Fate of the subducted oceanic crust revealed by laboratory experiments
Credit: Ehime University
Professor Tetsuo Irifune of the Geodynamics Research Center (GRC) of Ehime University heads a research group investigating the Earth’s interior by means of experiments at extreme pressures and temperatures, simulating those expected in the deepest regions of our planet.
Using a combination of ultrasonic techniques and a large volume press apparatus, GRC researchers were successful in measuring the sound velocities of CaSiO3 perovskite (CaPv), an important mineral of the mantle at depths below 560 km. This result allowed them to directly interpret seismic observations by a comparison with their velocity profiles obtained in the laboratory, and derived some composition models for the regions across the 660 km depth discontinuity that marks the boundary between the upper and lower mantle.
The scientific article that presents their results was published on January 10 in the highly regarded journal Nature.
CaPv constitutes 7-10 vol% of the pyrolitic mantle and up to 30 vol% of subducted basaltic rocks below ~560 km depth and therefore is an important constituent mineral in both the mantle transition region (MTR; 410-660 km in depth) and lower mantle (660-2900 km in depth). CaPv also plays an important role in immobilizing heavy elements such as rare earth elements or actinides in the mantle due to its large calcium site, which can easily accommodate such large elements. But despite such importance, no measurements of sound velocities have been made CaPv at high temperatures, because this phase is unstable at ambient conditions and hence there was no adequate sample for such measurements.
“Because CaPv is only stable at pressure and temperature conditions of the mantle, we designed an experiment that allows us to synthesize this phase with the adequate shape and dimension under high pressure, then subsequently send an acoustic wave directly into the pressurized sample. Using this new approach, we can study high-pressure minerals, which are not stable at atmospheric conditions, such as CaPv.” says Steeve Gréaux, the researcher leading this project.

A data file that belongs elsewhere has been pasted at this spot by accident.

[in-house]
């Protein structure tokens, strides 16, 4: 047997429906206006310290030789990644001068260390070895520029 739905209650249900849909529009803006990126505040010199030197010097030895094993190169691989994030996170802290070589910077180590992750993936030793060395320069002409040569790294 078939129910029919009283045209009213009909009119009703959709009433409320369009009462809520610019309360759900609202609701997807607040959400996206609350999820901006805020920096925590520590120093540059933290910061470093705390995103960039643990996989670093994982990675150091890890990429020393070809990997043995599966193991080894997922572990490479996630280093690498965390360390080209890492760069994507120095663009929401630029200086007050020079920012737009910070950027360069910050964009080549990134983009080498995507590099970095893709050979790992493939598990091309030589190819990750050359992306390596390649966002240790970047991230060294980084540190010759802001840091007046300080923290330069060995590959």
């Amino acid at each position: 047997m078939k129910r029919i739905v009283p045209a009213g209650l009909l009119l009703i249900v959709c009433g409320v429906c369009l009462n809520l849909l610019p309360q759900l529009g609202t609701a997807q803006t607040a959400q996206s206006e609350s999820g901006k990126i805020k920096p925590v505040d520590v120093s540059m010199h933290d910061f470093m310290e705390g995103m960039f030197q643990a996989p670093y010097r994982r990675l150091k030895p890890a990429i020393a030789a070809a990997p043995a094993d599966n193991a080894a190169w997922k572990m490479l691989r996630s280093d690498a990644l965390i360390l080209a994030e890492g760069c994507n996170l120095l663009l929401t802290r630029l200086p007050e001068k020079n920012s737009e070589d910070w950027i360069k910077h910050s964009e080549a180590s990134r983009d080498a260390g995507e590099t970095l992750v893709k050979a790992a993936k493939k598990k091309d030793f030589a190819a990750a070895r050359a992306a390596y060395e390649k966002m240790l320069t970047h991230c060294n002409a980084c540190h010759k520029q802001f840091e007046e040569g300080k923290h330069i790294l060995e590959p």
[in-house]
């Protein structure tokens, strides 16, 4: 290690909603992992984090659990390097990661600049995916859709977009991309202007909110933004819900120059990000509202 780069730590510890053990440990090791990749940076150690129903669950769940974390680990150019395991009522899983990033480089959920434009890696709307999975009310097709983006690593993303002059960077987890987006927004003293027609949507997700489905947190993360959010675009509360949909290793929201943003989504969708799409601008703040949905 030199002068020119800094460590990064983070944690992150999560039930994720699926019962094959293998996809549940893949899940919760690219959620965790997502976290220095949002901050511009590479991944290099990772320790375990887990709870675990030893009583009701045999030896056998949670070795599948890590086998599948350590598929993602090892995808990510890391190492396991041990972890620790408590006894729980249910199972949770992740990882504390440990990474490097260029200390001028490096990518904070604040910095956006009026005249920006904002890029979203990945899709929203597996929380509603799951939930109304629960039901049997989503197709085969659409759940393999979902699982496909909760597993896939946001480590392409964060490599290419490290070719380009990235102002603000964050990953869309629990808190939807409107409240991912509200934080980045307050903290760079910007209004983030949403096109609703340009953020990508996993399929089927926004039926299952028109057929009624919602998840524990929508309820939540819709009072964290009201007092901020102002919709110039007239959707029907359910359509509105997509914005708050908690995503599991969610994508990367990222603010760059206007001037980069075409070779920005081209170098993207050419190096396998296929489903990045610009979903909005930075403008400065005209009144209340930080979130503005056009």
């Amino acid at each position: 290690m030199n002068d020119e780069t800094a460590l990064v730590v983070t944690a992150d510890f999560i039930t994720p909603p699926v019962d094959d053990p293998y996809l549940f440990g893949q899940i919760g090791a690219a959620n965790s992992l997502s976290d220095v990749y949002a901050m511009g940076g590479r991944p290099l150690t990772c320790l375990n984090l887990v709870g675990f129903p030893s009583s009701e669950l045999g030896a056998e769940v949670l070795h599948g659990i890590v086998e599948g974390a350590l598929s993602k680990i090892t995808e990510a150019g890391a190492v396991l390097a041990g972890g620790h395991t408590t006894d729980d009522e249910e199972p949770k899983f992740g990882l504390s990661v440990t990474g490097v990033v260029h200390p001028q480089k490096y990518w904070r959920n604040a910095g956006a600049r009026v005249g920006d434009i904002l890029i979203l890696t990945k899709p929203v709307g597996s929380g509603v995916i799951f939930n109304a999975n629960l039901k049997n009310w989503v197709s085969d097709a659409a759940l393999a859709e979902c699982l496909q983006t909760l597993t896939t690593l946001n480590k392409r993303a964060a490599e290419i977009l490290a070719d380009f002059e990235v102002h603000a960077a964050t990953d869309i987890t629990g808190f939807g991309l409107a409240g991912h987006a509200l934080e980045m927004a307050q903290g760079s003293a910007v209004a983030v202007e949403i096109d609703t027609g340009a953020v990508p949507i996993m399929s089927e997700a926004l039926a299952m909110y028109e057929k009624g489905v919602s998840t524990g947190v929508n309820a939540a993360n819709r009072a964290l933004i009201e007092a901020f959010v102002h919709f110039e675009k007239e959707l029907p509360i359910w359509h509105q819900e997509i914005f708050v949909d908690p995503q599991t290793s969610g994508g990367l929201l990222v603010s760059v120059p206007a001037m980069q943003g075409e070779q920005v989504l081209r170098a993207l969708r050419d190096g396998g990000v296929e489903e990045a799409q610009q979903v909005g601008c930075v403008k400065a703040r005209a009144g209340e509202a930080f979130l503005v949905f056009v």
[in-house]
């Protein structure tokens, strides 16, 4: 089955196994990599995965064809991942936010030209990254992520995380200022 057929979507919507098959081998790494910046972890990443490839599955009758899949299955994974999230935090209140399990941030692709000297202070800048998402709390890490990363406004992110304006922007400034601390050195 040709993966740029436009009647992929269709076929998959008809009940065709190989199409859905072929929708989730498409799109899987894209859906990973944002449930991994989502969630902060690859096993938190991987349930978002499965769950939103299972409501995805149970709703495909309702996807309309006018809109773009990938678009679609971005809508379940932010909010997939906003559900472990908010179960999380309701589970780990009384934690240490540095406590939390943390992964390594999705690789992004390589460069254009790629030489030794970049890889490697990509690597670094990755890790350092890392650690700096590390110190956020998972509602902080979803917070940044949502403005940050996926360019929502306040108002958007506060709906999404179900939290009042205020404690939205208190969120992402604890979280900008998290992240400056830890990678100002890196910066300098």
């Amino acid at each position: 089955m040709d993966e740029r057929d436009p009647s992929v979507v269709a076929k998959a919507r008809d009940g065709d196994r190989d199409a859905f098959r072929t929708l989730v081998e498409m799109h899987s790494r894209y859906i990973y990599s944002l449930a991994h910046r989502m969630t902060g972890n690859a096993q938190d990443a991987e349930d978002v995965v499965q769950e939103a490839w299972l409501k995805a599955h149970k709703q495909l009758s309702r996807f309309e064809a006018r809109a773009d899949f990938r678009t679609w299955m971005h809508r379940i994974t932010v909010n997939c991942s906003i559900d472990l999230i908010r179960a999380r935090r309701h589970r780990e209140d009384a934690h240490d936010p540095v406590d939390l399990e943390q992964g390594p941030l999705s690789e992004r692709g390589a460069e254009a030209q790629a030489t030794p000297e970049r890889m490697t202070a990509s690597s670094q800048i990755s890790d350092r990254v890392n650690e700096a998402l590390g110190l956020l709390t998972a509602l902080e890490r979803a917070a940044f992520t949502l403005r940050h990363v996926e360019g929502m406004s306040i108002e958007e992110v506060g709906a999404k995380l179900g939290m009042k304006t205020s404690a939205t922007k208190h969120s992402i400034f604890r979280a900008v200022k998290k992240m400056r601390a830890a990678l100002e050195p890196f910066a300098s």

Professor Irifune and his team already demonstrated in 2008, that pyrolite, a hypothetical rock composition derived as a mixture of basalt and peridotite agree well with geophysical observations at depths down to 560 km, which was also reported in Nature. However, at that time, they could not draw further conclusions at depths lower than 560 km because there was no available data on CaPv. Their 2019 results became the last piece of a puzzle and allowed them to complete their hypotheses for the seismic structure of the mantle in between the depths of 560 km and 800 km.
“We did find that the cubic form of CaPv, which is most likely to be present in the mantle, has lower velocities than what was formerly predicted by theoretical studies. This result refutes previous models that proposed formation of CaPv in pyrolite could explain the steep velocity gradient above a depth of 660 km. On the other hand, it is in good agreement with a former study proposing the presence of basalts beneath a depth of 660 km on the basis of density measurements.” says Tetsuo Irifune.
These new results indeed show that the presence of subducted oceanic crust can explain the magnitude of the reduction of shear velocity below a depth of 660 km, as observed beneath North America. Incidentally, the model they proposed is very consistent with the recent discovery, in 2018, of CaPv in a natural diamond, which provides evidence for the presence of oceanic crust material in the uppermost lower mantle. It is also compatible with global-scale geodynamics calculations that predicted basalt enrichment beneath 660 km would stabilize the subducted slab in this region.
The authors conclude “CaPv, which was once called “invisible” in the lower mantle as this phase was predicted to have velocities similar to those of the most abundant mineral (MgSiO3 perovskite or bridgmanite) in fact holds velocities substantially lower than those of bridgmanite at depths of 660-800 km, which should greatly contribute to tracing the existence and recycling of the former oceanic crust in the Earth’s lower mantle.”.
Related Journal Article